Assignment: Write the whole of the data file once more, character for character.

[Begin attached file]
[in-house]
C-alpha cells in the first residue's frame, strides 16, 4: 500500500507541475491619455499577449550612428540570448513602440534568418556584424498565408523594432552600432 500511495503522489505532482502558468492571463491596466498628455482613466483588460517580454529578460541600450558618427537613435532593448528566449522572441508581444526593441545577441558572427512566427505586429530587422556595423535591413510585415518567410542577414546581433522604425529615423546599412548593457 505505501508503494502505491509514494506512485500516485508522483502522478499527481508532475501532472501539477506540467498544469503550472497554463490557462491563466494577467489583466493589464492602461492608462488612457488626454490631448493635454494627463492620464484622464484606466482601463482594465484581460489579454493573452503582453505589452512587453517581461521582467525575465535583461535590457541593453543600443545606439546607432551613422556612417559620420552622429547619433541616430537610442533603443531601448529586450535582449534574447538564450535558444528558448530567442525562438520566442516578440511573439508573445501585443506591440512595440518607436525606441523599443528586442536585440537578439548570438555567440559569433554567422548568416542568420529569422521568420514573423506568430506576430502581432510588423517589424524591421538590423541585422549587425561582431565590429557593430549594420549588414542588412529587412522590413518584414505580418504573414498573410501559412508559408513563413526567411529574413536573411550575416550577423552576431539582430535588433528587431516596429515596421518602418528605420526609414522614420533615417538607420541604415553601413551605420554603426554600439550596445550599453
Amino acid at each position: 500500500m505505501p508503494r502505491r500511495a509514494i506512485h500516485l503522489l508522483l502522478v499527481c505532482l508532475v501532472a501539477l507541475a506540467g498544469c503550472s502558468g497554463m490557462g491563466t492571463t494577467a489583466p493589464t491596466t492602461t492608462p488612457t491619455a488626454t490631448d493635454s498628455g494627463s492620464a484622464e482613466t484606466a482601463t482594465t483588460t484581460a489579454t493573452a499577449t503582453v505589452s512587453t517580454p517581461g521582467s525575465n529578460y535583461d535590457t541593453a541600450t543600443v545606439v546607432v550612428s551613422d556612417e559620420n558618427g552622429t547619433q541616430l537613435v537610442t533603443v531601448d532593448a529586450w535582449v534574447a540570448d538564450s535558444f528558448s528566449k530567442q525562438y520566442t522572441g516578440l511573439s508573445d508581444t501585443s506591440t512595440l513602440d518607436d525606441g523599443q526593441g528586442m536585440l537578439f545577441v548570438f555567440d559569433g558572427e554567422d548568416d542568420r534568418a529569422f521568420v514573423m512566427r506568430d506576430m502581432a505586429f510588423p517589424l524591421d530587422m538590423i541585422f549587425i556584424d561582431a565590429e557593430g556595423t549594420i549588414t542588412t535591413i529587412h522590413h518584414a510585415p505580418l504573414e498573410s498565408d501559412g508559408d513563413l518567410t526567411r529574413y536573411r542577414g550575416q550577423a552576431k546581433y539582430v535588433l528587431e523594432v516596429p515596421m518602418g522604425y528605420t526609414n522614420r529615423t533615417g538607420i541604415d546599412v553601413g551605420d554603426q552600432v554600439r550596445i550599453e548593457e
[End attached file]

[in-house]
C-alpha cells in the first residue's frame, strides 16, 4: 500500500507541475491619455499577449550612428540570448513602440534568418556584424498565408523594432552600432 500511495503522489505532482502558468492571463491596466498628455482613466483588460517580454529578460541600450558618427537613435532593448528566449522572441508581444526593441545577441558572427512566427505586429530587422556595423535591413510585415518567410542577414546581433522604425529615423546599412548593457 505505501508503494502505491509514494506512485500516485508522483502522478499527481508532475501532472501539477506540467498544469503550472497554463490557462491563466494577467489583466493589464492602461492608462488612457488626454490631448493635454494627463492620464484622464484606466482601463482594465484581460489579454493573452503582453505589452512587453517581461521582467525575465535583461535590457541593453543600443545606439546607432551613422556612417559620420552622429547619433541616430537610442533603443531601448529586450535582449534574447538564450535558444528558448530567442525562438520566442516578440511573439508573445501585443506591440512595440518607436525606441523599443528586442536585440537578439548570438555567440559569433554567422548568416542568420529569422521568420514573423506568430506576430502581432510588423517589424524591421538590423541585422549587425561582431565590429557593430549594420549588414542588412529587412522590413518584414505580418504573414498573410501559412508559408513563413526567411529574413536573411550575416550577423552576431539582430535588433528587431516596429515596421518602418528605420526609414522614420533615417538607420541604415553601413551605420554603426554600439550596445550599453
Amino acid at each position: 500500500m505505501p508503494r502505491r500511495a509514494i506512485h500516485l503522489l508522483l502522478v499527481c505532482l508532475v501532472a501539477l507541475a506540467g498544469c503550472s502558468g497554463m490557462g491563466t492571463t494577467a489583466p493589464t491596466t492602461t492608462p488612457t491619455a488626454t490631448d493635454s498628455g494627463s492620464a484622464e482613466t484606466a482601463t482594465t483588460t484581460a489579454t493573452a499577449t503582453v505589452s512587453t517580454p517581461g521582467s525575465n529578460y535583461d535590457t541593453a541600450t543600443v545606439v546607432v550612428s551613422d556612417e559620420n558618427g552622429t547619433q541616430l537613435v537610442t533603443v531601448d532593448a529586450w535582449v534574447a540570448d538564450s535558444f528558448s528566449k530567442q525562438y520566442t522572441g516578440l511573439s508573445d508581444t501585443s506591440t512595440l513602440d518607436d525606441g523599443q526593441g528586442m536585440l537578439f545577441v548570438f555567440d559569433g558572427e554567422d548568416d542568420r534568418a529569422f521568420v514573423m512566427r506568430d506576430m502581432a505586429f510588423p517589424l524591421d530587422m538590423i541585422f549587425i556584424d561582431a565590429e557593430g556595423t549594420i549588414t542588412t535591413i529587412h522590413h518584414a510585415p505580418l504573414e498573410s498565408d501559412g508559408d513563413l518567410t526567411r529574413y536573411r542577414g550575416q550577423a552576431k546581433y539582430v535588433l528587431e523594432v516596429p515596421m518602418g522604425y528605420t526609414n522614420r529615423t533615417g538607420i541604415d546599412v553601413g551605420d554603426q552600432v554600439r550596445i550599453e548593457e